1 mainI recently came across the issue of latency differences between HTTP and HTTPS. It got me curious and I started looking into it. To give a quick introduction to those who are new to this, HTTP stands for Hypertext Transfer Protocol and it’s a protocol for communication over the internet. Whenever somebody types something into the address bar on their browser, the browser understands the address and displays the appropriate thing. When you look at the address bar, you usually won’t see the address beginning with “http” because modern web browsers hide it. If you copy that address and paste it into a text file, you will see the full address starting with “http”. The problem with HTTP is that it is susceptible to wiretapping and other kinds of attacks. So people came with a solution and introduced HTTPS. HTTPS stands for Hypertext Transfer Protocol Secure. As the name suggests, it is secure! It’s the same HTTP protocol layered with a security protocol. Now that brings us to the main question. Will this affect the internet speed in any way? Will this be an issue when we are dealing with large amounts of traffic on the internet?   Continue reading

The Cost Of Abstraction In Python

1 mainPeople who have been coding for years will tell you that abstraction is always a good thing. It makes the system more robust and tolerant to future changes. Recently, I’ve been working on some Python libraries that wrap C extensions. While working on those libraries, a couple of interesting things came up.This blog post is about one of those things, and how it affects the speed. When we talk about abstraction, we tend to think about hierarchies, encapsulations, and robustness in general. But what about the ways in which they are implemented underneath? Different languages implement this in their own way, and they are not always optimal. This is what we are going to talk about. Let’s dive in, shall we?   Continue reading

Homomorphism vs Homeomorphism

1 mainDid you get the joke in the picture to the left? If not, you will do so in a few minutes. I was recently reading an article and I came across the terms mentioned in the title. From the looks of it, they are very close to each other, right? In many fields within mathematics, we talk about objects and the maps between them. Now you may ask why we would want to do that? Well, transformation is one of the most fundamental things in any field. For example, how do we transform a line into a circle, or fuel into mechanical energy, or words into numbers? There are infinitely many types of transformations that can exist. Obviously, we cannot account for every single type of transformation that can possibly exist. So we limit ourselves to only the interesting ones. So what exactly is it all about? How does it even relate to the title of this blog post?   Continue reading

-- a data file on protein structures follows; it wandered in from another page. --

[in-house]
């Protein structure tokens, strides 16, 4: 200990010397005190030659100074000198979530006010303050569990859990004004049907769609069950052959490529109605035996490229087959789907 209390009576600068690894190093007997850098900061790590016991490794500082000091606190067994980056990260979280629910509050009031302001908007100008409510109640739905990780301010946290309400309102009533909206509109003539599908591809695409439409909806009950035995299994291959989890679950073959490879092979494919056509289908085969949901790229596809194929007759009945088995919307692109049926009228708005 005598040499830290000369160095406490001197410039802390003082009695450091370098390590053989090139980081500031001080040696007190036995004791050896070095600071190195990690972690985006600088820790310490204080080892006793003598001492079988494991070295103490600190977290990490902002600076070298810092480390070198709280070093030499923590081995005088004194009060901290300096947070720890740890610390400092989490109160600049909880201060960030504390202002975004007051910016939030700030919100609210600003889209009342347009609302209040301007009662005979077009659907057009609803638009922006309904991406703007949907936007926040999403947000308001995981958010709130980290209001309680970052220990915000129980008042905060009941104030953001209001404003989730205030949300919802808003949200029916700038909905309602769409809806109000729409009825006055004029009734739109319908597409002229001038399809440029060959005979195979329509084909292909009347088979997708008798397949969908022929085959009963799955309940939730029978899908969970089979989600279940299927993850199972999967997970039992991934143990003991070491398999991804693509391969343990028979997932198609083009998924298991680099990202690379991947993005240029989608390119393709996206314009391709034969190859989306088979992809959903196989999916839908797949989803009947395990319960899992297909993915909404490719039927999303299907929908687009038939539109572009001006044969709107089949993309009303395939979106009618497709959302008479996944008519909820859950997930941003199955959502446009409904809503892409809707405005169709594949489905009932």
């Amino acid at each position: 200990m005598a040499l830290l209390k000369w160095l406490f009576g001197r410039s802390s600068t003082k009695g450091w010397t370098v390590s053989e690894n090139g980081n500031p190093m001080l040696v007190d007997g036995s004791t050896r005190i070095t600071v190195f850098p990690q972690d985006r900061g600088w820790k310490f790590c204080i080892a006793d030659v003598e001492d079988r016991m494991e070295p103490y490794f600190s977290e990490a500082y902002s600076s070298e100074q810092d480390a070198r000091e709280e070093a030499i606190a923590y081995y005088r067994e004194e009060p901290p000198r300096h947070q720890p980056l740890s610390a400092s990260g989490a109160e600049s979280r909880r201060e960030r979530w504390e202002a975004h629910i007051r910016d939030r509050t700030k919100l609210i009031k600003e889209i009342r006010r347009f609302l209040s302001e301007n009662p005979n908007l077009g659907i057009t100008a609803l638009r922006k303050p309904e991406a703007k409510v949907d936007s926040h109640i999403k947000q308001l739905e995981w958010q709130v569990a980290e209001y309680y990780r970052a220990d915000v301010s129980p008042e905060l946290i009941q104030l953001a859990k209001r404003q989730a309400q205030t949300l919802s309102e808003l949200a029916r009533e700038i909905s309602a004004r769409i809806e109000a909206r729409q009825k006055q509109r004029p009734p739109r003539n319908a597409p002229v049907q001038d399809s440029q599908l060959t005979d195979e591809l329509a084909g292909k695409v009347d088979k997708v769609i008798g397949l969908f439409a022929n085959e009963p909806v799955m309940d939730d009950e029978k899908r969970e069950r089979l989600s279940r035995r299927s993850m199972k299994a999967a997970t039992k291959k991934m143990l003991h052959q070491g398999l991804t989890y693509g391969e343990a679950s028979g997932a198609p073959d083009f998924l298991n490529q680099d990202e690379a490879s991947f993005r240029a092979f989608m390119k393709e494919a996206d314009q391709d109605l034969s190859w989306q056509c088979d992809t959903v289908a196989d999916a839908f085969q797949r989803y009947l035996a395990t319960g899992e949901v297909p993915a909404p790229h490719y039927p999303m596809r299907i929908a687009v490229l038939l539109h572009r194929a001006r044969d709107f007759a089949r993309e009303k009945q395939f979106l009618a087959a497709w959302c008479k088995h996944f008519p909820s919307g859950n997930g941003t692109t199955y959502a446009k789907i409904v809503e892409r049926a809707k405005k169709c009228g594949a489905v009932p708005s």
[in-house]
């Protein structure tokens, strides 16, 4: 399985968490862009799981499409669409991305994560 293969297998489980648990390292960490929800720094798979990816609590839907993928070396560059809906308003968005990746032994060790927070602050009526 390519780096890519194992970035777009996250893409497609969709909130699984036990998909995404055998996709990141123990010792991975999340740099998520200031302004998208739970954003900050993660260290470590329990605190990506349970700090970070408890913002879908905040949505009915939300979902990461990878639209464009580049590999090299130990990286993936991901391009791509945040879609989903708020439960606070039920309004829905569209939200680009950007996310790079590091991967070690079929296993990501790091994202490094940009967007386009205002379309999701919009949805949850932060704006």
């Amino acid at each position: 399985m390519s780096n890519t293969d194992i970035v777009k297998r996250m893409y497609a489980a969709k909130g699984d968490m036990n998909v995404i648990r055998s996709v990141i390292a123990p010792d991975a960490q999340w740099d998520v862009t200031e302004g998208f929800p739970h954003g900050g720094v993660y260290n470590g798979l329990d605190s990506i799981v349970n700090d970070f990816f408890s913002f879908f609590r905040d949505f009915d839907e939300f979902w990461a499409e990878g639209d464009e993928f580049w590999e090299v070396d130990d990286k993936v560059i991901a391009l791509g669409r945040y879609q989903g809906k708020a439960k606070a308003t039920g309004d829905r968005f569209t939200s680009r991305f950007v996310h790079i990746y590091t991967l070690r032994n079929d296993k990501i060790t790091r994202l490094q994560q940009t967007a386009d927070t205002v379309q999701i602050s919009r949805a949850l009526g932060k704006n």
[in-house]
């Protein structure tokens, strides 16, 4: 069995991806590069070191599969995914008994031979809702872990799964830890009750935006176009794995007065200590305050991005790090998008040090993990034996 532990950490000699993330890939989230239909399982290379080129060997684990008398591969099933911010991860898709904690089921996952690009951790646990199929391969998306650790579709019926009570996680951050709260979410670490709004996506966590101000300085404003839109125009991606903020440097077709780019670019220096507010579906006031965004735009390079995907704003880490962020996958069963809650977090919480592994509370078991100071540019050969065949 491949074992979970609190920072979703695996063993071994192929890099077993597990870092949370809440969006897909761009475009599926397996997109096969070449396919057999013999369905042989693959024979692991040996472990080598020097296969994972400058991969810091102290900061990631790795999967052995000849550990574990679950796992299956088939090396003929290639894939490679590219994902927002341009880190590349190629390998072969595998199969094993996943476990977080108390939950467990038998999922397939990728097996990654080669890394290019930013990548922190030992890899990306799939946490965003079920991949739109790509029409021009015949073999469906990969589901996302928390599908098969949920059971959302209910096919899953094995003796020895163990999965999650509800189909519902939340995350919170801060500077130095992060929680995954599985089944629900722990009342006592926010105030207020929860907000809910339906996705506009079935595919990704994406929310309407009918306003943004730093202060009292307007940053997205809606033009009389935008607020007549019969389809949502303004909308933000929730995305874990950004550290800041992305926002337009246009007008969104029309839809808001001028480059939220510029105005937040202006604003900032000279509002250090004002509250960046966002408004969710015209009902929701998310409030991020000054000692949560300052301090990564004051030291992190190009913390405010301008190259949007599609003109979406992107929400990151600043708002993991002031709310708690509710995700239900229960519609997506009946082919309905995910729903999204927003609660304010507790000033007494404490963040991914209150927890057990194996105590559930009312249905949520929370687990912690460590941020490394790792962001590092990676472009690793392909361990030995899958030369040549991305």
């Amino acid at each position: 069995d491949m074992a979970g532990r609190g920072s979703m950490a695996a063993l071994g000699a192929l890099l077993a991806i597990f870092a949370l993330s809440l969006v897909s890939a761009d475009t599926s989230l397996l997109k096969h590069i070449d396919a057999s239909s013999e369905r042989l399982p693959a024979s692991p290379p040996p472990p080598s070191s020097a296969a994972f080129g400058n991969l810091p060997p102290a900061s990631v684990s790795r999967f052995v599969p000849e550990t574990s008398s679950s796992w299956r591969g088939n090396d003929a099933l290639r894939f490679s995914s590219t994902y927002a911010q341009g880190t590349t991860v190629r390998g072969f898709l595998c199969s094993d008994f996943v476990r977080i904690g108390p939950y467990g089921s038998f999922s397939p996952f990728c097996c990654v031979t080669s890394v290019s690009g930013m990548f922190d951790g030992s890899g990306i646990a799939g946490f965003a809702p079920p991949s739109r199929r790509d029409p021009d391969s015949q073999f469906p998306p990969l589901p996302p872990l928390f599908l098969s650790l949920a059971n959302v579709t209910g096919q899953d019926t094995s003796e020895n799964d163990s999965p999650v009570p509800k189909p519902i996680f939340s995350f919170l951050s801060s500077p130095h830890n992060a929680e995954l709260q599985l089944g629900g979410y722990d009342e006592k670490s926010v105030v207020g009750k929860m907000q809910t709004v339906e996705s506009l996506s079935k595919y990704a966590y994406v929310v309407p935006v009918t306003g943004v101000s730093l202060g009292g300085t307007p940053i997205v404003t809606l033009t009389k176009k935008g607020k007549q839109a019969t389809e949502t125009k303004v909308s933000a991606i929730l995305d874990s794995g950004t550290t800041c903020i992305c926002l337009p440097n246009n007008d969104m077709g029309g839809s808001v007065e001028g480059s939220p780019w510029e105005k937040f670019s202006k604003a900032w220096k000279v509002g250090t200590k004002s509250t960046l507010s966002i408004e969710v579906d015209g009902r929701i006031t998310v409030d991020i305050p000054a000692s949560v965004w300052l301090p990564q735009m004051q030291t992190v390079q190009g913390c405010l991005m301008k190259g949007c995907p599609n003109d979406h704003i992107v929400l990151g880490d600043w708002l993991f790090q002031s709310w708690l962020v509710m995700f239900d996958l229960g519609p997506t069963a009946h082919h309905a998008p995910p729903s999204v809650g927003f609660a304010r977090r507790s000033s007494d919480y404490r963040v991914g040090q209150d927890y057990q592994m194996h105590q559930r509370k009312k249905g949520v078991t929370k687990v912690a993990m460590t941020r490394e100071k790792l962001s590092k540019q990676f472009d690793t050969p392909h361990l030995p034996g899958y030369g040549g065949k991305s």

Why Is Python Slow?

1 mainWhen people talk about speed in the world of programming languages, they usually center the discussion around compiled vs interpreted languages. In this post, we will discuss two of the most famous languages on this planet, Python and C. I was recently playing around with this and I made a few pleasant discoveries. So I thought I should share them here. One of the biggest reasons as to why Python is slower than C is because of the dynamic typing feature in Python. While it may be true that dynamically typed programming languages are slower than statically typed languages, it may not be the major factor slowing down your Python code. The dynamic typing feature of programming languages like Python makes the interpreters harder to optimize. I guess this is the cost of having an extremely beginner-friendly language! But one thing to note is that there is a big difference between interpreter being harder to optimize and your code being slow. We’ve had years of research focusing on the best way to perform type checking at runtime in these languages, thus making this overhead negligible. So how do we understand why Python code is slower than C code? How do we write Python code that’s not slow?   Continue reading